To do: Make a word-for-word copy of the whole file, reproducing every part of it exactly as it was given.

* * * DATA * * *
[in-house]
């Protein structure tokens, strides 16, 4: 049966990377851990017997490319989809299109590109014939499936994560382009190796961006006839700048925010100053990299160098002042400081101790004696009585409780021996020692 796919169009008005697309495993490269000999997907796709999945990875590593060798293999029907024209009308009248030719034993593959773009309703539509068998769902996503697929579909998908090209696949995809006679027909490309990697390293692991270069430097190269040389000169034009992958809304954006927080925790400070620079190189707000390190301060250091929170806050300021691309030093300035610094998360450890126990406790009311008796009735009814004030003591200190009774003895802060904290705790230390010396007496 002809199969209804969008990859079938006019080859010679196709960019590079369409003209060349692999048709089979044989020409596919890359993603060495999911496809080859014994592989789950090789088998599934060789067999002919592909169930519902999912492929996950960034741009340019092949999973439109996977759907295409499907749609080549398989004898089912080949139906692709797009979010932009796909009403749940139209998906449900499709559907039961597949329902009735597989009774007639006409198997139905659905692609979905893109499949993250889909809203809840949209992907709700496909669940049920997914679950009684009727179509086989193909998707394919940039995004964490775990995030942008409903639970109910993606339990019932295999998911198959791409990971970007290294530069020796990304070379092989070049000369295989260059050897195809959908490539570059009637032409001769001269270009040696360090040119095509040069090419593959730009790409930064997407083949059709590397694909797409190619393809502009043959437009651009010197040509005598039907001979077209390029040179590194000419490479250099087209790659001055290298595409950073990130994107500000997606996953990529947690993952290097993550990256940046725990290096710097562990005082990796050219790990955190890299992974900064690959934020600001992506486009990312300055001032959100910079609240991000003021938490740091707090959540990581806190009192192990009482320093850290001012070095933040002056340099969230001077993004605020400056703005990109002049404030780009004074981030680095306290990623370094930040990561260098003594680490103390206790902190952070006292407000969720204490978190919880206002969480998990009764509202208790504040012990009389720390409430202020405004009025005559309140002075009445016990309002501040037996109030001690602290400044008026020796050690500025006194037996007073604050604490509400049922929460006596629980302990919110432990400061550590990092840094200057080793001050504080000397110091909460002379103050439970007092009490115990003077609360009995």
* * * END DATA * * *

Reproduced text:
[in-house]
């Protein structure tokens, strides 16, 4: 049966990377851990017997490319989809299109590109014939499936994560382009190796961006006839700048925010100053990299160098002042400081101790004696009585409780021996020692 796919169009008005697309495993490269000999997907796709999945990875590593060798293999029907024209009308009248030719034993593959773009309703539509068998769902996503697929579909998908090209696949995809006679027909490309990697390293692991270069430097190269040389000169034009992958809304954006927080925790400070620079190189707000390190301060250091929170806050300021691309030093300035610094998360450890126990406790009311008796009735009814004030003591200190009774003895802060904290705790230390010396007496 002809199969209804969008990859079938006019080859010679196709960019590079369409003209060349692999048709089979044989020409596919890359993603060495999911496809080859014994592989789950090789088998599934060789067999002919592909169930519902999912492929996950960034741009340019092949999973439109996977759907295409499907749609080549398989004898089912080949139906692709797009979010932009796909009403749940139209998906449900499709559907039961597949329902009735597989009774007639006409198997139905659905692609979905893109499949993250889909809203809840949209992907709700496909669940049920997914679950009684009727179509086989193909998707394919940039995004964490775990995030942008409903639970109910993606339990019932295999998911198959791409990971970007290294530069020796990304070379092989070049000369295989260059050897195809959908490539570059009637032409001769001269270009040696360090040119095509040069090419593959730009790409930064997407083949059709590397694909797409190619393809502009043959437009651009010197040509005598039907001979077209390029040179590194000419490479250099087209790659001055290298595409950073990130994107500000997606996953990529947690993952290097993550990256940046725990290096710097562990005082990796050219790990955190890299992974900064690959934020600001992506486009990312300055001032959100910079609240991000003021938490740091707090959540990581806190009192192990009482320093850290001012070095933040002056340099969230001077993004605020400056703005990109002049404030780009004074981030680095306290990623370094930040990561260098003594680490103390206790902190952070006292407000969720204490978190919880206002969480998990009764509202208790504040012990009389720390409430202020405004009025005559309140002075009445016990309002501040037996109030001690602290400044008026020796050690500025006194037996007073604050604490509400049922929460006596629980302990919110432990400061550590990092840094200057080793001050504080000397110091909460002379103050439970007092009490115990003077609360009995």